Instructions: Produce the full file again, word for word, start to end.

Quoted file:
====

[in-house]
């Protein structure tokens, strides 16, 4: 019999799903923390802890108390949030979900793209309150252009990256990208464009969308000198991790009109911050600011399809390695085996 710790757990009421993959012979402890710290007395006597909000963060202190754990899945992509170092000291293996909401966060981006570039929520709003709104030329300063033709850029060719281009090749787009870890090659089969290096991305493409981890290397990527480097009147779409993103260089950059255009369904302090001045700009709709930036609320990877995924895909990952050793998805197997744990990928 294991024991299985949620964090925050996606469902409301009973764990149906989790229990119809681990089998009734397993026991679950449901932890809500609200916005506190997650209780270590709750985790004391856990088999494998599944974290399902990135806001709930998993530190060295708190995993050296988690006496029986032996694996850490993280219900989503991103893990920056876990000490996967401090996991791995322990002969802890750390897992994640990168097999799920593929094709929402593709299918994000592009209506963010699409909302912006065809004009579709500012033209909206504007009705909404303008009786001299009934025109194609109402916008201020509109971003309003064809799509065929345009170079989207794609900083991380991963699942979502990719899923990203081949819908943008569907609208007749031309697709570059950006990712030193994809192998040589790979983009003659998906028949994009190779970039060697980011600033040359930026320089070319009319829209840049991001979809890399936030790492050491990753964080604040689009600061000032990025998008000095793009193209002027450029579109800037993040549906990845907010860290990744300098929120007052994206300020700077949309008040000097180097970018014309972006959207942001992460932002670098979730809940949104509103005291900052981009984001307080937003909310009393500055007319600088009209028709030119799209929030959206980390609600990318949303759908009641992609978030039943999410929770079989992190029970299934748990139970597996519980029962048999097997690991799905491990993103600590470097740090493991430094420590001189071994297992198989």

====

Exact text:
[in-house]
């Protein structure tokens, strides 16, 4: 019999799903923390802890108390949030979900793209309150252009990256990208464009969308000198991790009109911050600011399809390695085996 710790757990009421993959012979402890710290007395006597909000963060202190754990899945992509170092000291293996909401966060981006570039929520709003709104030329300063033709850029060719281009090749787009870890090659089969290096991305493409981890290397990527480097009147779409993103260089950059255009369904302090001045700009709709930036609320990877995924895909990952050793998805197997744990990928 294991024991299985949620964090925050996606469902409301009973764990149906989790229990119809681990089998009734397993026991679950449901932890809500609200916005506190997650209780270590709750985790004391856990088999494998599944974290399902990135806001709930998993530190060295708190995993050296988690006496029986032996694996850490993280219900989503991103893990920056876990000490996967401090996991791995322990002969802890750390897992994640990168097999799920593929094709929402593709299918994000592009209506963010699409909302912006065809004009579709500012033209909206504007009705909404303008009786001299009934025109194609109402916008201020509109971003309003064809799509065929345009170079989207794609900083991380991963699942979502990719899923990203081949819908943008569907609208007749031309697709570059950006990712030193994809192998040589790979983009003659998906028949994009190779970039060697980011600033040359930026320089070319009319829209840049991001979809890399936030790492050491990753964080604040689009600061000032990025998008000095793009193209002027450029579109800037993040549906990845907010860290990744300098929120007052994206300020700077949309008040000097180097970018014309972006959207942001992460932002670098979730809940949104509103005291900052981009984001307080937003909310009393500055007319600088009209028709030119799209929030959206980390609600990318949303759908009641992609978030039943999410929770079989992190029970299934748990139970597996519980029962048999097997690991799905491990993103600590470097740090493991430094420590001189071994297992198989």